Quite often we choose to make sacrifices during Lent. And that is great. We need to do what we can do, in order to more fully participate in our faith. Some people give up soda. And that is where they are at in their faith walk, and they find it difficult, because it was solely what they would drink. And the struggle with that is real. I have been at this Lent thing a long time. This year, social media is my struggle. My soda. And I also encourage myself in adding things each year – developing something that makes me better. A better habit. A better outlook, or way of living. This year, simplicity seems to be my overriding goal and continual lesson.

One of the major things I learned this week – major for me – is that there is a huge difference between happiness and joy. Happiness is fading. It is seeing the first little bloom in spring and smiling…and then moving through traffic and forgetting about it. Happiness is buying new shoes and then shoving them in the closet after you first wear them. Happiness is fleeting. It is a feeling that has to be fed constantly. It is a consumable. Whereas true joy is eternal. It can only be found in a relationship with Jesus Christ, Our Lord, and Our God. One of the prayers I say daily is this:

“O come, let us worship and fall down before Christ. O come, let us worship and bow down before Christ, our King. O come, let us worship and fall down before Christ, our King and Our God.”

And it truly puts things into perspective. Yes, I can find happiness in my faith and yes, it is a great feeling. Just like listening to some of the music on my phone. I love thinking about the lyrics from Lauren Daigle’s new song, “You Say” – “I believe, O, I believe what you say.” Belief is such a gift. And it brings such happiness. But unlike a new pair of shoes, true faith brings everlasting joy. Oh, I may not be joyful every day. But unlike happiness, my joy is always there. I allow the cares and events of the day steal some of my joy. And that is on me.

And my joy is always my joy. I need to let it shine forth. I also realize that it is my responsibility to safeguard my joy, to share it with others, and do what I can to ensure their joy is theirs, too. So often as parents, we assume our kids have their faith. We instruct, we take them to Church, we pray, we live our faith. And then they become teenagers and start thinking for themselves (oh, the horror of thinking teens!) and they question everything. Do all of our grown children go to Church on their own? They do not. One left for 10+ years but has now returned. One is a young adult and is boycotting family things, like Church with all of us on Sundays. (Unless it is serious and then he is all in, like deaths and weddings and babies). Our other son has never walked away from the Church, and he practices his faith differently than I do. But you know what? They are all finding their own way, their own faith, making that relationship with God their own relationship and not the same one their parents have. And now they, are in turn, sharing it with their own children.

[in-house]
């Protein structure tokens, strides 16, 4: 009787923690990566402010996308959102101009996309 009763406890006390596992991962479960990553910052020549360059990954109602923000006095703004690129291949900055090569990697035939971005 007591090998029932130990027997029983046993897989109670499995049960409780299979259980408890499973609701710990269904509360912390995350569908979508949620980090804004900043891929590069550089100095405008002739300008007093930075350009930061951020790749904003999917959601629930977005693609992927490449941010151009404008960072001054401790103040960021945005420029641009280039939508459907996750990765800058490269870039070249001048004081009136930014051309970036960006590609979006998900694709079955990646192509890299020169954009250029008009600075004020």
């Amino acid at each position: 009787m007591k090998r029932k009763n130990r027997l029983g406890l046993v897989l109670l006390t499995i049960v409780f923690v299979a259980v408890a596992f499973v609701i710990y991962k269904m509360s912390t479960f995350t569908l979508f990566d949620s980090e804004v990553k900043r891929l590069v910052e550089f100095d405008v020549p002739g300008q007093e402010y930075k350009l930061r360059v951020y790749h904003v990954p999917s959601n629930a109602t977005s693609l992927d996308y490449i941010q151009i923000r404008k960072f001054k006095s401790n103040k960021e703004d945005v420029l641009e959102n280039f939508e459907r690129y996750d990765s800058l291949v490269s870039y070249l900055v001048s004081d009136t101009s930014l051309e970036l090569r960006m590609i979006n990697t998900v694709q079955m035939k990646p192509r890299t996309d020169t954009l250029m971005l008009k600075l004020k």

A good Christian will struggle, and we will struggle daily. We are knocked down. But the difference between us and those in the world who have no faith, is we get back up; we enter back into the fray. St. Seraphim of Viritsa says, “Just as a candle, before it goes out, shines strongly and throws sparks, and with its light, it enlightens the surrounding darkness – thus will be the Church’s life in the last age. And that time is near.” I believe that it is my responsibility to my children and grandchildren, my extended circle of family and friends, to shine that light of faith, to help enlighten this “present darkness.”

I have discovered such joy in the simplicity of my faith. But I have also become aware that there are demons prowling about, trying to undo my Lenten progress. And I am so thankful that I am aware. One of the additional things I took on was a Bible Study related to weight loss, that I recently inherited from my mother-in-law (Memory eternal, Mary). I love reading her notes. It is helping me to know her so much better. It is sad that it has taken her death for me to grow closer to her, but it has also been a blessing. She struggled. She struggled mightily. I always looked on her as a strong, strong, woman of faith. To my eyes, she was someone who was so “together” and her talent, to me, was something I truly envied. She was so creative. She could sew and cook, do needlepoint, and quilt. I am so inept in those areas. And I always wanted to be like her in that regard. But now I know she and I are so much alike (guess my husband did marry his mother! LOL!). She had some of the same struggles I do. Her prayers, encouraging her faith goals and weight goals, are so much like mine. And what it showed me is that no one, truly, knows what we are going through and struggling with. We are all being assaulted by the demons in this world – all of us. Some of us just hide it better than others.

I inherited a cross I saw my mother-in-law wear for years, that also reminded me of the cross in the Church she was buried from – Spirit of Christ Catholic Faith Community. And when I wear it, I touch it and think of her, asking for her prayers, and praying for her soul. And it has made me more determined than ever to continue down my own path. I know there are assaults all around me, but I also know the joy I hold close to my heart is a forever joy – the joy of a woman who chooses to simply apply her time and her life to the Christian life – the struggle to attain the Kingdom of God. And it comforts me that I am still learning, and still able to grow as Christian, thankful for each season of Lent that comes my way. And I am thankful for getting to know my mother-in-law on another level; to know she struggled just like I do. Whew. I am feeling quiet, simple, and quite blessed today. I think it is a joy-full day!